All my preaching is to say that finally a Black male has come forth with a book that goes back to that value system. How bold of him.

Fonzworth Bentley is readying to release “Advance Your Swagger” (Random House/Villard Press) in September 2007, as mentioned early. The book subtitled: “How to Use Manners, Confidence, and Style to Get Ahead”.  Bentley was rap mogul Sean ‘Diddy’ Combs’ assistant. He is such an advocate of etiquette that   GQ magazine has called him “the First Gentleman of Hip Hop”.

We highly recommend “Advance Your Swagger: How to Use Manners, Confidence, and Style to Get Ahead”. To Black parents and guardians, while you’re getting junior his two million dollar tennis shoes, please throw this book in the shopping bag with them.  We’ll go even further and say that you Black Church Folk make it a point of getting this book for your Sunday School goers who may not be getting the ‘home training’ at home. And while you’re doing beautiful Good Samaritan work in other areas of the community, get this book for Black youngsters who are not being given this knowledge because somewhere along the line they were never or seldom exposed to etiquette and home training.  To Black parents (actually to all parents), please get this book for young boys (and girls, too, but the focus in this commentary is on our young boys).It’s never too early to learn manners.


Also, I believe Mr. Bentley needs to have face-to-face-sit-down meetings with those mostly White owners and managers who seem to be more interested in getting young Black men on the court or field and not making sure they are ready for press conferences, banquets, business meetings, etc. They are more interested in making sure that these young men are the dollar bills without being the total package; whereas our Black Historical Colleges and Universities made it their mission that they were the total package.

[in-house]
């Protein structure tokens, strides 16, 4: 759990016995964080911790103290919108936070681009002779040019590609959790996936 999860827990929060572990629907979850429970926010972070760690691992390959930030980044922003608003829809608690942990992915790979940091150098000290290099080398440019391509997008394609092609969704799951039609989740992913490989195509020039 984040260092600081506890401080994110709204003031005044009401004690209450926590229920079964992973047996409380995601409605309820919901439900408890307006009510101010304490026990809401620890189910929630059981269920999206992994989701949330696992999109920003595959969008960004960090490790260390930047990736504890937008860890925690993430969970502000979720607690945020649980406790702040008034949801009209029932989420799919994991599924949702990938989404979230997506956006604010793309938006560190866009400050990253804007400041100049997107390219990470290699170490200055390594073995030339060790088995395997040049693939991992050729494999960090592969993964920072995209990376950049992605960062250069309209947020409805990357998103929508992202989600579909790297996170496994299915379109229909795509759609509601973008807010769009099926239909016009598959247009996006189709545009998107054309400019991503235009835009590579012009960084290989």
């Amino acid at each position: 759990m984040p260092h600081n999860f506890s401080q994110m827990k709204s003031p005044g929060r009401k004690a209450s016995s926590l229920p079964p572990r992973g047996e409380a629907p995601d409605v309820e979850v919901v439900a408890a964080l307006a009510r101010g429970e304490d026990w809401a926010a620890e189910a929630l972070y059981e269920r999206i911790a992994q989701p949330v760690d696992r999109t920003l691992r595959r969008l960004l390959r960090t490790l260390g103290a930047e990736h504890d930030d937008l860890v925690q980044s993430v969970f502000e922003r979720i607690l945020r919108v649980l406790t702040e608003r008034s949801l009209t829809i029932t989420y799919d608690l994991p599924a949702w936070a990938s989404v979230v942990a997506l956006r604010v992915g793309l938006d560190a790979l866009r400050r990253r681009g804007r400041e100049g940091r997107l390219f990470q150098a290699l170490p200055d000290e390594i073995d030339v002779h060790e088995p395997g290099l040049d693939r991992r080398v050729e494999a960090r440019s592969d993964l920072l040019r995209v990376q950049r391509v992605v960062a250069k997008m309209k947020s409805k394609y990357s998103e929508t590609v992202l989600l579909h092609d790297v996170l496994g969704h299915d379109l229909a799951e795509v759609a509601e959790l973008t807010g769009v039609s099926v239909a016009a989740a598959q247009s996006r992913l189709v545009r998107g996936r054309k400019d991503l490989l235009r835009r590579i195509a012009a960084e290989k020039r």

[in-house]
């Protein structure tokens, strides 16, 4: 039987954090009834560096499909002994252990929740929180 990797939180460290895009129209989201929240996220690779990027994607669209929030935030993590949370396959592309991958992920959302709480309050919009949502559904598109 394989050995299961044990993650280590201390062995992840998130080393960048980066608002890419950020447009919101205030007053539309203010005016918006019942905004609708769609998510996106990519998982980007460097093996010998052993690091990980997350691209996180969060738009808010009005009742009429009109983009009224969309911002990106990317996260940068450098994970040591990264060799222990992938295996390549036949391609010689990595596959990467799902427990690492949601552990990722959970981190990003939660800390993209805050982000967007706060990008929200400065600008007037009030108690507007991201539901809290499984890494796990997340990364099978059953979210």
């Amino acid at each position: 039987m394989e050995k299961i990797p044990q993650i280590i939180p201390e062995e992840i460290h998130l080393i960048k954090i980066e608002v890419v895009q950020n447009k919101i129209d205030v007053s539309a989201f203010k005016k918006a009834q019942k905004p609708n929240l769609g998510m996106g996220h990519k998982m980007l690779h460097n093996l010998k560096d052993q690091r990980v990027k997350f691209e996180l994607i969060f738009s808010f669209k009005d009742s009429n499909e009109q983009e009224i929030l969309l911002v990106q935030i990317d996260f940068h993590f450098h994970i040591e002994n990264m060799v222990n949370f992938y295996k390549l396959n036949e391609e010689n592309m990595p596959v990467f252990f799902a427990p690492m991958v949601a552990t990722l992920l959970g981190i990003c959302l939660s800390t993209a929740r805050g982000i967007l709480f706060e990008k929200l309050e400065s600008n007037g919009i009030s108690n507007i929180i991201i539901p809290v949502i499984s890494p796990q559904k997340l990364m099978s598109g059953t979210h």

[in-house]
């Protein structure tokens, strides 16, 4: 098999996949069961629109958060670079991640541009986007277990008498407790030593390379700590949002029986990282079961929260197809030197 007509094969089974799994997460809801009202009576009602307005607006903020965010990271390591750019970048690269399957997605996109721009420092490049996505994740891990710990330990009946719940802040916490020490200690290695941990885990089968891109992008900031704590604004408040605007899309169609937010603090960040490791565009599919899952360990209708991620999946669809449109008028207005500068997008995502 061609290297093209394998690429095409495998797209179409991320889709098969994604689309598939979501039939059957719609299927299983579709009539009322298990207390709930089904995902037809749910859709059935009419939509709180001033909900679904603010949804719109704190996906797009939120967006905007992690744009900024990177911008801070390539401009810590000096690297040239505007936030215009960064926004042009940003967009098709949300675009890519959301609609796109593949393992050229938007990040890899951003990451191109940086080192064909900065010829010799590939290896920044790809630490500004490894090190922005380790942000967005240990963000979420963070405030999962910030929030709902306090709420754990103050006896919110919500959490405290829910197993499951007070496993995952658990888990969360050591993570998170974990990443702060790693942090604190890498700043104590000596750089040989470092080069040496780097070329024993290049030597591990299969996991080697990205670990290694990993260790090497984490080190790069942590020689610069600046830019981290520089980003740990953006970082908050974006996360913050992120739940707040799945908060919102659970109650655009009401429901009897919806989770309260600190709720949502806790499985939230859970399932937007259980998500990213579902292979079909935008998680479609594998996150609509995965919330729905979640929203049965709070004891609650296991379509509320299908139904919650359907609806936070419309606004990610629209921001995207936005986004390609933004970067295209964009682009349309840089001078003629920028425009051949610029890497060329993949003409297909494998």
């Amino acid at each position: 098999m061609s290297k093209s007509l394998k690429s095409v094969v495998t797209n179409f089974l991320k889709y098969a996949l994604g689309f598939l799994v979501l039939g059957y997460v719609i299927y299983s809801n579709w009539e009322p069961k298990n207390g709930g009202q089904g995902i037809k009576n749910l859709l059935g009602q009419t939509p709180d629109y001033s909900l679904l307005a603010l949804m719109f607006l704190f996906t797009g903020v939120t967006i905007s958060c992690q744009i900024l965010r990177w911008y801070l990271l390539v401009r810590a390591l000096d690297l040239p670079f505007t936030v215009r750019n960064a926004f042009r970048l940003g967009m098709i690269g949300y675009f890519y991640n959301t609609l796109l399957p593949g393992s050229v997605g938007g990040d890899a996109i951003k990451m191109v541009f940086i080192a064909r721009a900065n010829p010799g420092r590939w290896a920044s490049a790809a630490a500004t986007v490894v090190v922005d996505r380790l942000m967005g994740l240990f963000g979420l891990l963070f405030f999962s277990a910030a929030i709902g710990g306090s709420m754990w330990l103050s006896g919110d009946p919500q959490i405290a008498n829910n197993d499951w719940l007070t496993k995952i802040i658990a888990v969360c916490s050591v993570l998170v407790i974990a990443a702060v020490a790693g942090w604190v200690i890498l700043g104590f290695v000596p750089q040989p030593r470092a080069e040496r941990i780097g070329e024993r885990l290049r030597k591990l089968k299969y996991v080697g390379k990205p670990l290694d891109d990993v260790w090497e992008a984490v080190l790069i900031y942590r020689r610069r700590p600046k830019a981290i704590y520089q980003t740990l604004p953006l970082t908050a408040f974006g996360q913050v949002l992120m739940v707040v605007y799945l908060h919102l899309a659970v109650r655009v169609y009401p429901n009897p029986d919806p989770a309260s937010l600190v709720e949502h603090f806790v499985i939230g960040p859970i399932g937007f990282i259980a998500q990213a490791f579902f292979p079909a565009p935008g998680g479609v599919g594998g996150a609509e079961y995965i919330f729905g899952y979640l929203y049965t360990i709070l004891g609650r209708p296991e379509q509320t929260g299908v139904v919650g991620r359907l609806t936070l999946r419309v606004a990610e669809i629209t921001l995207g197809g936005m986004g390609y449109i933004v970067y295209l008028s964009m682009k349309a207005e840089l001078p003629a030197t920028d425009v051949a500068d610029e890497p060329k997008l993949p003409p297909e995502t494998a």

These mostly White male owners and managers bring these young gifted Black men into their franchises and essentially abandon them in other areas they—seeing that they are the older adults and role models (regardless of their race) and  are responsible for whether they like it or not.


But instead what they have managed to do is act outraged and put in dress codes because ‘crap’ was getting out of hand. ‘Crap’ they created when they failed to take care of business on the front end.  NEVER in a million years would they have brought in a young highly-paid executive and NOT taken the time to make sure he/she was not the total package through training, having manners to conduct themselves at press conferences, at the table, at meetings, at high profile events—you get my drift. To reiterate, in the past our strict mean Black teachers did this with tough love at Black historical colleges and universities.


In my opinion, these White owners and managers were more thuggish than the young Black athletes who get into trouble, because these franchise establishment’s value system was all about the Benjamins. You don’t take these kids who are just getting into their manhood and expect them to behave with total common sense.  And frankly, if I see one more Black athlete who cannot form a simple sentence (We don’t even want to bring up a complex or compound sentence) at a press conference, I am going to become extremely unladylike myself. This is ridiculous! NEVER in a million years would they let an executive go out and break verbs on the level that even Stepin’ Fetchit wouldn’t understand in the 21st century, seeing this actor had to endure it to practice his craft!


I urge that every football player, basketball player, baseball player – most of whom are African American (face it!) to purchase “Advance Your Swagger”. See to yourselves if the franchise doesn’t give a hoot, except to come down from the mountain to inflict outrage and punishment when you’re in trouble, because you’re making THEM look bad because a situation has escalated. Interesting how the franchise powers-that-be can take  multi-million dollar private jets to the ‘hood’ or elsewhere to handle a ‘juvenile’ problem when the Riot Act should have been read and enforced before these mostly Black athletes stepped foot into the professional realm.